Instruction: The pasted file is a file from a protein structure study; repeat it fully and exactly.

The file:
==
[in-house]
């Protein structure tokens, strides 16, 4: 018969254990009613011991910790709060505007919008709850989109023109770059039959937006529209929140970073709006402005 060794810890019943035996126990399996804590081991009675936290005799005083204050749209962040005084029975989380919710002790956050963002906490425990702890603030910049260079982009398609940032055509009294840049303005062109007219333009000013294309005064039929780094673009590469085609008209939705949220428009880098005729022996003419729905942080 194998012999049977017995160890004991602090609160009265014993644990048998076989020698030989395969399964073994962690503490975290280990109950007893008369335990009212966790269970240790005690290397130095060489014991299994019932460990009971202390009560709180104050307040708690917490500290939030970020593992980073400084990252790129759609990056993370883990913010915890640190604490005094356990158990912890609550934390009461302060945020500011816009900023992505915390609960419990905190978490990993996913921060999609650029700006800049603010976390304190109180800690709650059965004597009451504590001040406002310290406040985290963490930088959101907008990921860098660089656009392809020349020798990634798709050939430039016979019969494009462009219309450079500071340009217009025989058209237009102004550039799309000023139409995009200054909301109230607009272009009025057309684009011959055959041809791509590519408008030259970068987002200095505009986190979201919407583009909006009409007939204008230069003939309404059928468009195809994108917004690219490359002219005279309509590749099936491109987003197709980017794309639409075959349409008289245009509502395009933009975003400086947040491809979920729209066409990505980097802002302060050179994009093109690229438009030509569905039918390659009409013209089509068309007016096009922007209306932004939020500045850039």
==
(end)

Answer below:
[in-house]
């Protein structure tokens, strides 16, 4: 018969254990009613011991910790709060505007919008709850989109023109770059039959937006529209929140970073709006402005 060794810890019943035996126990399996804590081991009675936290005799005083204050749209962040005084029975989380919710002790956050963002906490425990702890603030910049260079982009398609940032055509009294840049303005062109007219333009000013294309005064039929780094673009590469085609008209939705949220428009880098005729022996003419729905942080 194998012999049977017995160890004991602090609160009265014993644990048998076989020698030989395969399964073994962690503490975290280990109950007893008369335990009212966790269970240790005690290397130095060489014991299994019932460990009971202390009560709180104050307040708690917490500290939030970020593992980073400084990252790129759609990056993370883990913010915890640190604490005094356990158990912890609550934390009461302060945020500011816009900023992505915390609960419990905190978490990993996913921060999609650029700006800049603010976390304190109180800690709650059965004597009451504590001040406002310290406040985290963490930088959101907008990921860098660089656009392809020349020798990634798709050939430039016979019969494009462009219309450079500071340009217009025989058209237009102004550039799309000023139409995009200054909301109230607009272009009025057309684009011959055959041809791509590519408008030259970068987002200095505009986190979201919407583009909006009409007939204008230069003939309404059928468009195809994108917004690219490359002219005279309509590749099936491109987003197709980017794309639409075959349409008289245009509502395009933009975003400086947040491809979920729209066409990505980097802002302060050179994009093109690229438009030509569905039918390659009409013209089509068309007016096009922007209306932004939020500045850039």